Home Lancer Life Taking the Road Less Traveled

Taking the Road Less Traveled

1333
0

Hockey is a sport that once it gets into your blood, you become addicted. It becomes a part of your everyday life. It’s a passion, lifestyle, and grind, which nobody can get in the way of. Whatever you do in your daily life ends up revolving around hockey. Whether it’s in the classroom, at home or at dinner, whatever decisions you make, hockey influences them.

Most hockey kids at a very young age have a dream of playing in the NHL and beyond. They grow up watching the Sunday games on NBC, where all the big stars are playing. Crosby, Ovechkin, Giroux, St. Louis, Zetterberg etc. They see all the fame and hype that surrounds these games, along with the fact that they can make a living playing hockey. Throughout their lives, it’s crucial for them to develop their skill to increase their chances to make it one day. After growing up and playing in their hometowns, they move on and play away from home. After their last year of youth hockey, around senior year of high school, they are faced with different paths.

For very few kids, a path to the NHL is already carved. Meanwhile, most kids have to decide between going to college or playing juniors to chase the dream. For many of these kids, junior hockey is the answer. It’s two years off from school. Your life only consists of hockey. It’s a life-changing opportunity that provides kids the hope of moving onto prestigious colleges where they can play hockey and try to make hockey their life after school. If that fails, then they have a degree. This is why some see going to college a better route; it has guaranteed outcome. A job!

After a while kids get burnt out in a way. They don’t see hockey being something they want to pursue, which is understandable, so going to college is their best path. That is typical with a lot of kids who aren’t serious hockey players, but it kills me to see kids who have a large amount of potential, just go off to college. I want to know why? How did they make their decision to do that? What steps did they take?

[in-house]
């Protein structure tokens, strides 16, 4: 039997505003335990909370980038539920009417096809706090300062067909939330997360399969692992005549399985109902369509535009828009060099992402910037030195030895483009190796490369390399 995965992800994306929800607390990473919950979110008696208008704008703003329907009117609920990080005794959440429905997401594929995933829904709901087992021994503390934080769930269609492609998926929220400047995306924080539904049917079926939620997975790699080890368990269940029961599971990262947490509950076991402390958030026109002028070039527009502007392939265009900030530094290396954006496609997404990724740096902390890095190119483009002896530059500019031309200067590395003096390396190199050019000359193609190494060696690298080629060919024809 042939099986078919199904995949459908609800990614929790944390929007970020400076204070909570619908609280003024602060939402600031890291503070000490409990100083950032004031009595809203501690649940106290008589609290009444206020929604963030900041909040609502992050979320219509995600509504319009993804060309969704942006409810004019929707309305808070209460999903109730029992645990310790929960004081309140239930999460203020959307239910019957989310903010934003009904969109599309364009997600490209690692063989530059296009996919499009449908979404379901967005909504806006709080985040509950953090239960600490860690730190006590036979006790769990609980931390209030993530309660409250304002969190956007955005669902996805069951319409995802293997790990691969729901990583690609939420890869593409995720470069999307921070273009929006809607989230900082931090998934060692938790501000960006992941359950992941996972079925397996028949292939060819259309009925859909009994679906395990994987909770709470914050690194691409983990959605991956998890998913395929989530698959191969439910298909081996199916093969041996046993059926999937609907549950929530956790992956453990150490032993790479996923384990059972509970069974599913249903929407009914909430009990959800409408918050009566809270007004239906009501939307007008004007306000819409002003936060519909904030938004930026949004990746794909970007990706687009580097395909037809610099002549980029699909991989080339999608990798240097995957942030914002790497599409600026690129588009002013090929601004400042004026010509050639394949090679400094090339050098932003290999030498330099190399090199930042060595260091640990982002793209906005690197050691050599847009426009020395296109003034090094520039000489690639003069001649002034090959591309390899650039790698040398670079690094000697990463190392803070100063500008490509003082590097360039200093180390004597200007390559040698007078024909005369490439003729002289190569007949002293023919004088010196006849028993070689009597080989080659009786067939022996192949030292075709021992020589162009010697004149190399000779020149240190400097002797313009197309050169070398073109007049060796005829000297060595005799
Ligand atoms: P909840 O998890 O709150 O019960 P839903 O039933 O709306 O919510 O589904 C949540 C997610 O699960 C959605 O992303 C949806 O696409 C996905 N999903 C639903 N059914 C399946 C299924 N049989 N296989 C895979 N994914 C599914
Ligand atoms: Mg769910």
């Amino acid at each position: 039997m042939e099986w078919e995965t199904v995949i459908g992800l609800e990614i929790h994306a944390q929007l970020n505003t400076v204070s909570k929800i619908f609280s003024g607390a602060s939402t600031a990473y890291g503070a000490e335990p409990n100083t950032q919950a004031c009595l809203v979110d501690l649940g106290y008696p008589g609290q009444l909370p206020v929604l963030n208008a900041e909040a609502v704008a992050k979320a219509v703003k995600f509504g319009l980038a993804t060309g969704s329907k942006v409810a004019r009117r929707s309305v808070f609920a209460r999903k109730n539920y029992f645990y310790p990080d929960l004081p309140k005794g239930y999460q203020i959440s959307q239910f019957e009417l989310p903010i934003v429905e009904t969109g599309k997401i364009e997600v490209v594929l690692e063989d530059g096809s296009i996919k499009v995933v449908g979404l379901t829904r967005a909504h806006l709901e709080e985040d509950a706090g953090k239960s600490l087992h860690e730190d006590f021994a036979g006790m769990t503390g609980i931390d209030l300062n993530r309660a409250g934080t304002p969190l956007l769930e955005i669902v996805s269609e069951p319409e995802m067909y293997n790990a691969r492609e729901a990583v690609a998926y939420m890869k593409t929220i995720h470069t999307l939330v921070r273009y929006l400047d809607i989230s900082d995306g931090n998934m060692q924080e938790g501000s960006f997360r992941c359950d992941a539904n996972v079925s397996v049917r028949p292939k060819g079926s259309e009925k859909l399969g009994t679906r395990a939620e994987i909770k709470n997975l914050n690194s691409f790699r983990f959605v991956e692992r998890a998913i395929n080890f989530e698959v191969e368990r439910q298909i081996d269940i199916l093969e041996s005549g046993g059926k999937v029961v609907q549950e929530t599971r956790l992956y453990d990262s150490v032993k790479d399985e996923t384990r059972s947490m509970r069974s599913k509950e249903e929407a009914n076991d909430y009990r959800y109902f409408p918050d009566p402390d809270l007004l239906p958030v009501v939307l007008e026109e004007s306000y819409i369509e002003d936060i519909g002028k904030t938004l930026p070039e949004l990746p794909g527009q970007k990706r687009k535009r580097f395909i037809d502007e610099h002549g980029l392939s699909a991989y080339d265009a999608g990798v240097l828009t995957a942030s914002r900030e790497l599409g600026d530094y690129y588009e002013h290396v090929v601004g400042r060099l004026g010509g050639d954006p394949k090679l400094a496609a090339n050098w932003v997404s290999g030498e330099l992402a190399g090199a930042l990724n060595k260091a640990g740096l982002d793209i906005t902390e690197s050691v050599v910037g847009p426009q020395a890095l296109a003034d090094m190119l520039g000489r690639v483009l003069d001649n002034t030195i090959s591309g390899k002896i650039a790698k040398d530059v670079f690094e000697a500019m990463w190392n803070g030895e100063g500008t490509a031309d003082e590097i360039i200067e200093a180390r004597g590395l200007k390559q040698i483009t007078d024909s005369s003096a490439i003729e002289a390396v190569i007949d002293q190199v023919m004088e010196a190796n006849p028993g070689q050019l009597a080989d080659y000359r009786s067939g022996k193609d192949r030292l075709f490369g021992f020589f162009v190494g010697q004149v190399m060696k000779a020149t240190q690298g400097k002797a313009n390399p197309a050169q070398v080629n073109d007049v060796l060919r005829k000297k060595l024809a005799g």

Personally I’m in the same boat. You can either go off to college and stop chasing the dream, where in college you can get a degree and hopefully a decent job. At the same time you can go play junior hockey, grow and develop as a person and player, with the hopes getting into a D1 or D3 school of your choice. That is if injury doesn’t occur, but if you get hurt, your career could be over. All the pain, sweat and tears was for nothing. What does someone have to do to ensure that they make the right decision? What sort of things need to be taken into account? Is this more of a family decision or your own decision?

I interviewed Max Blitz (`14), who came to the Academy as a senior from California, a growing hotbed for hockey players. He saw Gilmour as the best opportunity to make it to college after a couple years of development. When asking him why he chose to continue playing rather than going to college, Max said, “I chose to play juniors because it was something that I had been working for since I was fourteen years old. I knew that college was always going to be there, and the point of playing junior hockey is to mature on and off the ice.”

After hearing Max express his view on why he chose to play juniors, I understand one key reason why kids do it. Maturity. Maturity is a big thing in life after high school and taking a couple years to go off on your own, will enable you to grow up. Junior hockey enables you to live on your own, make your own decisions, discover who you truly are and simply grow up. Continuing on this path does take away a couple years of schooling away, but Max said, “I understood that I could be three years behind all of my friends in school, but it didn’t matter because I was doing something that I love every day. As a result of playing juniors I have made many lifelong friends, but also been given the opportunity to play college hockey for the next four years.”

Max will continue his academic and hockey career at NCAA DIII SUNY Fredonia, which wouldn’t have been possible if he didn’t continue on the path of junior hockey. After this interview, I came to the conclusion that in the end, school will always be there and kids shouldn’t stop chasing the dream, but also if you continue to work hard enough, it carves a path for college, where you have the opportunity to study and play something you love.

I also interviewed Joey Young (`15), who took the second path. Joey chose to stop chasing the dream and pursue his academic career at the University of Kentucky. He felt that the college route was the best for him. I asked him why he made that decision and how he felt about it? Joey responded, “I chose to go to college because I wasn’t interested in playing NCAA hockey. I knew that I didn’t have the ability to play at that level, therefore going to school was the best option.”

What I took away from this was that if you’re interested in playing NCAA Hockey, a couple years of juniors is the best route. Joey said, “I would rather start my education than take a spot on a junior team from a kid who has aspirations of playing at the next level.” Joey wanted to be truthful and reasonable when making his decision. What one may take away from Joey’s words is that if playing NCAA hockey is the goal, then playing juniors is the way to go. If you aren’t good enough to pursue that path, then you need to be realistic and recognize that going to school is most likely the best option.

To conclude, if a goal of yours is to play NCAA hockey, junior hockey is the best route to go. You have to be realistic when making your decision and understand that there is no easy way. Most likely, you will be going to school, whether it’s in six months or in three years.